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Re: Translation Exercise (Adult Content)

From:John Cowan <cowan@...>
Date:Friday, November 21, 2003, 12:45
David Peterson scripsit:

> << >> Some wives have hired us to follow their husbands around > >> and catch them in the act of infidelity. Rather than to > >> confront them directly we have been given permission to > >> post the footage on this site for the world to see.>> > > Just to verify, the second sentence *is* ungrammatical, right? "Rather > than *to* confront..."? Should be "Rather than confront...", right?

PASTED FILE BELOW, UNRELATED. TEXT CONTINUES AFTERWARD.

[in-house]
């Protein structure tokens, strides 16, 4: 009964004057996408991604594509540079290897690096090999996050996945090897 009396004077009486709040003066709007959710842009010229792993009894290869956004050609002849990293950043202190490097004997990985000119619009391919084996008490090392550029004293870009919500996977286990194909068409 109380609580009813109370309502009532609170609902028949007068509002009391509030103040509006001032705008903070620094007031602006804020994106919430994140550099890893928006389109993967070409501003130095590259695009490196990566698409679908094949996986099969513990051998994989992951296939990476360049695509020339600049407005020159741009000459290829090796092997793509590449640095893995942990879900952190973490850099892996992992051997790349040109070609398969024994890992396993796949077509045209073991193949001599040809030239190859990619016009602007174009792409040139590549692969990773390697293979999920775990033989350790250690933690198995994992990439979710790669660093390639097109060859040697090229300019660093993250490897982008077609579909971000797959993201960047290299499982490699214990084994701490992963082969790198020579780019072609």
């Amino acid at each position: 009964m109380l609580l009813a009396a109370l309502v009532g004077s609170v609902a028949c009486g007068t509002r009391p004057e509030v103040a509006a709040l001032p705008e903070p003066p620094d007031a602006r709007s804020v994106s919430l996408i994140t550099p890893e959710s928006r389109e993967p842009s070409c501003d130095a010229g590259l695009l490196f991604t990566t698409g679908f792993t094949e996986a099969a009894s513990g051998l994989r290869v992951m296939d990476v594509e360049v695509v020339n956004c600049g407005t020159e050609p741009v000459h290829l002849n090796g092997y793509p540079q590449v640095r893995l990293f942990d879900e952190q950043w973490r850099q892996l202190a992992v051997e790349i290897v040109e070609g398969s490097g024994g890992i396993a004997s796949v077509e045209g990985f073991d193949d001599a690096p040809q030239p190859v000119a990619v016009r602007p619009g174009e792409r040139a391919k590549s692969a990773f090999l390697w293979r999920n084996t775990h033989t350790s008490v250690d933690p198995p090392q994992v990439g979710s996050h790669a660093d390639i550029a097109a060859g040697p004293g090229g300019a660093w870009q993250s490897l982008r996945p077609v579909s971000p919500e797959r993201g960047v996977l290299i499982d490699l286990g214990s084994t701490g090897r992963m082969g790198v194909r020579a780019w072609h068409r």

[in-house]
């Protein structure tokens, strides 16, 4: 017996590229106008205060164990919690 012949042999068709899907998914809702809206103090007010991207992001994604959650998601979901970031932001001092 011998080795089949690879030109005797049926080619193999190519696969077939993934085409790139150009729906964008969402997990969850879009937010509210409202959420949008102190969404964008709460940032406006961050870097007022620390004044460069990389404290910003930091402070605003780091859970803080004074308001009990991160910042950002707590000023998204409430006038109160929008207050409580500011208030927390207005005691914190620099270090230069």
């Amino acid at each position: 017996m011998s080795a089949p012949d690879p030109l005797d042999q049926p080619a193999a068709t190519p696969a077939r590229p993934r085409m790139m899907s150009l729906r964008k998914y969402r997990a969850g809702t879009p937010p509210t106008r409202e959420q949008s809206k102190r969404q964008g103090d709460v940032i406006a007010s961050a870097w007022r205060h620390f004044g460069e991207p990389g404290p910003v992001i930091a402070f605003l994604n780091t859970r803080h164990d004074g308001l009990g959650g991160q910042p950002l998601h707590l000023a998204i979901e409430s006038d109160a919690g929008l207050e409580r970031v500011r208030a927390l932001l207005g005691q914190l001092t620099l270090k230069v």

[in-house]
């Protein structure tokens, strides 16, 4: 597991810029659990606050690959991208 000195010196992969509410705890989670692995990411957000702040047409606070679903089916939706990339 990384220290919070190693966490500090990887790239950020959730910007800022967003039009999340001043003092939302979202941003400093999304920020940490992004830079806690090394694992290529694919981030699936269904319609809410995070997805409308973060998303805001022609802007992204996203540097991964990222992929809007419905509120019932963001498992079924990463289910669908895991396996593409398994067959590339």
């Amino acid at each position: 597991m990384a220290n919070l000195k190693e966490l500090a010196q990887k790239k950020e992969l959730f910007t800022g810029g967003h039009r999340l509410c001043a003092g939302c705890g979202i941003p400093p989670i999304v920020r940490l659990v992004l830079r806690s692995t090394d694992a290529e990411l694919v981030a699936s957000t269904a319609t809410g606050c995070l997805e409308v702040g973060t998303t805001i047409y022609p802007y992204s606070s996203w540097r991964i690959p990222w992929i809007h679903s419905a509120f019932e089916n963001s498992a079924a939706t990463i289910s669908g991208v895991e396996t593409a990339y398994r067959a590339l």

That's the way I read it: "than" can be followed by naked infinitive "confront" or gerund "confronting", but not decorated infinitive "to confront". But there are sentences where "to" seems mandatory: the proverb "It is better to travel hopefully than to arrive", e.g. where the gerund form is "Travelling hopefully is better than arriving". -- "There is no real going back. Though I John Cowan may come to the Shire, it will not seem the same; for I shall not be the same. I am wounded with knife, sting, and tooth, and a long burden. Where shall I find rest?" --Frodo